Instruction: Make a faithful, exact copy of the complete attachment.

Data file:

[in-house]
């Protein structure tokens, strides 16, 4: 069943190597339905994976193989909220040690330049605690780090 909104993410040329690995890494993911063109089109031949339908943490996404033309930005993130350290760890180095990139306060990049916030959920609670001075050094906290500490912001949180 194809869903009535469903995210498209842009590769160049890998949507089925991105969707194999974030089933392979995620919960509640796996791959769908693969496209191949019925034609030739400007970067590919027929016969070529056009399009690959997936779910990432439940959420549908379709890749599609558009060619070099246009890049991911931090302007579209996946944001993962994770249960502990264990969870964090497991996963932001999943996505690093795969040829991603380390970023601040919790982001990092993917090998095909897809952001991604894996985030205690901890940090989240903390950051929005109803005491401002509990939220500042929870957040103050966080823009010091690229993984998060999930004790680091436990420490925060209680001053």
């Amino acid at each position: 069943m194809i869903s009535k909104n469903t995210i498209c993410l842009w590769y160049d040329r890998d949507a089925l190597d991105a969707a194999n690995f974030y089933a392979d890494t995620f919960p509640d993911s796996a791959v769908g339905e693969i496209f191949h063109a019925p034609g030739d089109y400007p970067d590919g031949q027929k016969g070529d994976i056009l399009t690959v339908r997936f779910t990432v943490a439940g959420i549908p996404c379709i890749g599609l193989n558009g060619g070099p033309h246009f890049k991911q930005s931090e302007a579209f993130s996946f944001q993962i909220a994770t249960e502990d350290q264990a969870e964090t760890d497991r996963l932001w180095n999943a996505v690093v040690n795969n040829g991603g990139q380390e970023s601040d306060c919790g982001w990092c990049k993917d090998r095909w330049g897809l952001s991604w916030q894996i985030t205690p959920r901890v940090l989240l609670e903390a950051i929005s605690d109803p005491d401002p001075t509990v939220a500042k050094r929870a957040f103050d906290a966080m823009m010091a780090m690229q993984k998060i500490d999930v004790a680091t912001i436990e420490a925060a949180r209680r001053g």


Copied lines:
[in-house]
């Protein structure tokens, strides 16, 4: 069943190597339905994976193989909220040690330049605690780090 909104993410040329690995890494993911063109089109031949339908943490996404033309930005993130350290760890180095990139306060990049916030959920609670001075050094906290500490912001949180 194809869903009535469903995210498209842009590769160049890998949507089925991105969707194999974030089933392979995620919960509640796996791959769908693969496209191949019925034609030739400007970067590919027929016969070529056009399009690959997936779910990432439940959420549908379709890749599609558009060619070099246009890049991911931090302007579209996946944001993962994770249960502990264990969870964090497991996963932001999943996505690093795969040829991603380390970023601040919790982001990092993917090998095909897809952001991604894996985030205690901890940090989240903390950051929005109803005491401002509990939220500042929870957040103050966080823009010091690229993984998060999930004790680091436990420490925060209680001053």
């Amino acid at each position: 069943m194809i869903s009535k909104n469903t995210i498209c993410l842009w590769y160049d040329r890998d949507a089925l190597d991105a969707a194999n690995f974030y089933a392979d890494t995620f919960p509640d993911s796996a791959v769908g339905e693969i496209f191949h063109a019925p034609g030739d089109y400007p970067d590919g031949q027929k016969g070529d994976i056009l399009t690959v339908r997936f779910t990432v943490a439940g959420i549908p996404c379709i890749g599609l193989n558009g060619g070099p033309h246009f890049k991911q930005s931090e302007a579209f993130s996946f944001q993962i909220a994770t249960e502990d350290q264990a969870e964090t760890d497991r996963l932001w180095n999943a996505v690093v040690n795969n040829g991603g990139q380390e970023s601040d306060c919790g982001w990092c990049k993917d090998r095909w330049g897809l952001s991604w916030q894996i985030t205690p959920r901890v940090l989240l609670e903390a950051i929005s605690d109803p005491d401002p001075t509990v939220a500042k050094r929870a957040f103050d906290a966080m823009m010091a780090m690229q993984k998060i500490d999930v004790a680091t912001i436990e420490a925060a949180r209680r001053g």